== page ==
Lilongwe, Malawi … Msamba Banda is the Treasurer and a member of the Board of Directors for Action for Progress, the in-country, sister organization to the Malawi Project. He lives in Lilongwe, the nation’s capital, but as with many Malawians has a tiny home in his home village, where he perhaps will retire someday. 

This year the rains started early. By the 10th of October the central part of the nation had already received a soaking. In fact, just the day before it was so intense, and the predictions for the upcoming season so dire, it captured front page headlines in The Daily Times newspaper. The lead headline read, “MET DEPT ISSUES FLOODS ALEART. It went on with glaring sub-headlines that declared, “Expect above normal rainfall in Oct,” and “Disaster Risk Act not operationalized.” Under these alarming headlines dire predictions warned of disasters in the 2023-2024 rainfall season.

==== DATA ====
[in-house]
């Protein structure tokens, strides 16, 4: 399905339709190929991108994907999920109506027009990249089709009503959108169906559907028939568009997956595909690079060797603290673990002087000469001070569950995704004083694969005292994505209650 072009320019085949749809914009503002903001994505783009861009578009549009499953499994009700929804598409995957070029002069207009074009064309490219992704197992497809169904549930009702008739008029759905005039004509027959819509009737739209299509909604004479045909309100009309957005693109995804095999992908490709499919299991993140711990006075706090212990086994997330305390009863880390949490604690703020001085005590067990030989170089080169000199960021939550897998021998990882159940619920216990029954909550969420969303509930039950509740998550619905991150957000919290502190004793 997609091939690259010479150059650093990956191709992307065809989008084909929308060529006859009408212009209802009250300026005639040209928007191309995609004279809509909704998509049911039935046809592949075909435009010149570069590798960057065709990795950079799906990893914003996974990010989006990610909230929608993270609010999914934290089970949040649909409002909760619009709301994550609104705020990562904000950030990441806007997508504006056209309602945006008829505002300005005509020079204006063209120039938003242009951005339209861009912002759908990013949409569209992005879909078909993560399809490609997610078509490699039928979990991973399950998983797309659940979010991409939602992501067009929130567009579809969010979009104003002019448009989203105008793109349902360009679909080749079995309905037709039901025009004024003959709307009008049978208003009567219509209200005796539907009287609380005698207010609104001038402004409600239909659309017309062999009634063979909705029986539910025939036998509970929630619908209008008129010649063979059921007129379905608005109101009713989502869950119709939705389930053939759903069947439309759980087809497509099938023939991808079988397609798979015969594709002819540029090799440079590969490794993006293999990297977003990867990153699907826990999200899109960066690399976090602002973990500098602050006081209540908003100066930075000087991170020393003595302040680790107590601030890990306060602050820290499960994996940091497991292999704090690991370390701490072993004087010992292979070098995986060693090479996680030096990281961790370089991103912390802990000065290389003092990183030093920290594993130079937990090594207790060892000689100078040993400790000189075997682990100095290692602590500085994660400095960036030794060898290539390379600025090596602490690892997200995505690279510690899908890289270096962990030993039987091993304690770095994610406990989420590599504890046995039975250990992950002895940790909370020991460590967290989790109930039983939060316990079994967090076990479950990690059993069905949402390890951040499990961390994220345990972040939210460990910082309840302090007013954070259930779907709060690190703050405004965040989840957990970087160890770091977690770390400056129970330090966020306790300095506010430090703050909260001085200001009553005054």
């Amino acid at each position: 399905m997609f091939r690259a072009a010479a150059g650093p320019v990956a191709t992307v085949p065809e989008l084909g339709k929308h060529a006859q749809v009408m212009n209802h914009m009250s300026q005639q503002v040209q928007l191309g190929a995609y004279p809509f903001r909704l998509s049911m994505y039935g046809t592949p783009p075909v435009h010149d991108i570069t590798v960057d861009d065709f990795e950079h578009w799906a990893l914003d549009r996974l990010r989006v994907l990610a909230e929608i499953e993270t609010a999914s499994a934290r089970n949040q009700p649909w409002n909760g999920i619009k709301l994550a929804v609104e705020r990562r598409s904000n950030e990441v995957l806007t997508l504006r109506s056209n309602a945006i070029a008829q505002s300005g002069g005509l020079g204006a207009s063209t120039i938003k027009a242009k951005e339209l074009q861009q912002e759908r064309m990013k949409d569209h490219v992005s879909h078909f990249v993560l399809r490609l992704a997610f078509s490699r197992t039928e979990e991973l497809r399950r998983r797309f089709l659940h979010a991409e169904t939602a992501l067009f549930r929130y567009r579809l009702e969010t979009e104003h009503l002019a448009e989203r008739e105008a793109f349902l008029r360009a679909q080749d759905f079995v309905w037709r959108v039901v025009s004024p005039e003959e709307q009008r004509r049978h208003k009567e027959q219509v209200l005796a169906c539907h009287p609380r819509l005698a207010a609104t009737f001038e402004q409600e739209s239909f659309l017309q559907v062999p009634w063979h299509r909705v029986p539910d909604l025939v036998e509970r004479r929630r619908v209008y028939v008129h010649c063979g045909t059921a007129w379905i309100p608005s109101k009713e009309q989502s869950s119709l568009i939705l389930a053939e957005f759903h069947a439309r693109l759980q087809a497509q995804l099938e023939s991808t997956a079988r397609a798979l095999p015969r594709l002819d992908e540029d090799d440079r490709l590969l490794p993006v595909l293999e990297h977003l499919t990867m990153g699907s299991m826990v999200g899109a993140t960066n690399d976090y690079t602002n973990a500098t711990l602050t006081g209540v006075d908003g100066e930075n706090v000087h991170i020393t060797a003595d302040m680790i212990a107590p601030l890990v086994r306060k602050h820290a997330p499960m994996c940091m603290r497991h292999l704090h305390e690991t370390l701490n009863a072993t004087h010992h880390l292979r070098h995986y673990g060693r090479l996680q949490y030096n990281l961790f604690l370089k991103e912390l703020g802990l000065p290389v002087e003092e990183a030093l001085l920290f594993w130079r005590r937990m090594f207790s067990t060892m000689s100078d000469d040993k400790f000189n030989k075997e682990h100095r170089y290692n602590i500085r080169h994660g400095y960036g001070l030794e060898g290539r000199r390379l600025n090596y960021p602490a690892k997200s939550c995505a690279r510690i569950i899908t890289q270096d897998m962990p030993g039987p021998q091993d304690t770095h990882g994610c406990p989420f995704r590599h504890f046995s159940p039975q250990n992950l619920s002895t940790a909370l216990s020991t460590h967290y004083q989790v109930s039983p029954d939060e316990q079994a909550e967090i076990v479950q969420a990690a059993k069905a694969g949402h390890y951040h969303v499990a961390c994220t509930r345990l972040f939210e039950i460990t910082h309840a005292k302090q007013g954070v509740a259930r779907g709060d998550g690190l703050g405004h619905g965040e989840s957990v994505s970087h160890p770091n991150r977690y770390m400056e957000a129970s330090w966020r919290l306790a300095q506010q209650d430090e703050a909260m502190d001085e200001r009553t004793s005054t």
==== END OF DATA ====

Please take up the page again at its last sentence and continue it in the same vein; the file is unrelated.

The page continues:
The story was not news to Banda. The disaster had already hit him. His home and many others in his home village had been torn to the ground by the wind and rain. While there are some instances of homeowners having flood and wind damage insurance, most often Malawians cannot afford the high costs they would be paying to insure their home and property. (Additional pictures can be seen on the Malawi Project Facebook site ( https://www.facebook.com/MalawiProject ) and the Malawi Project Flickr site ( https://www.flickr.com/photos/malawiproject  )

Picture: Home of Msamba Banda after October storm.

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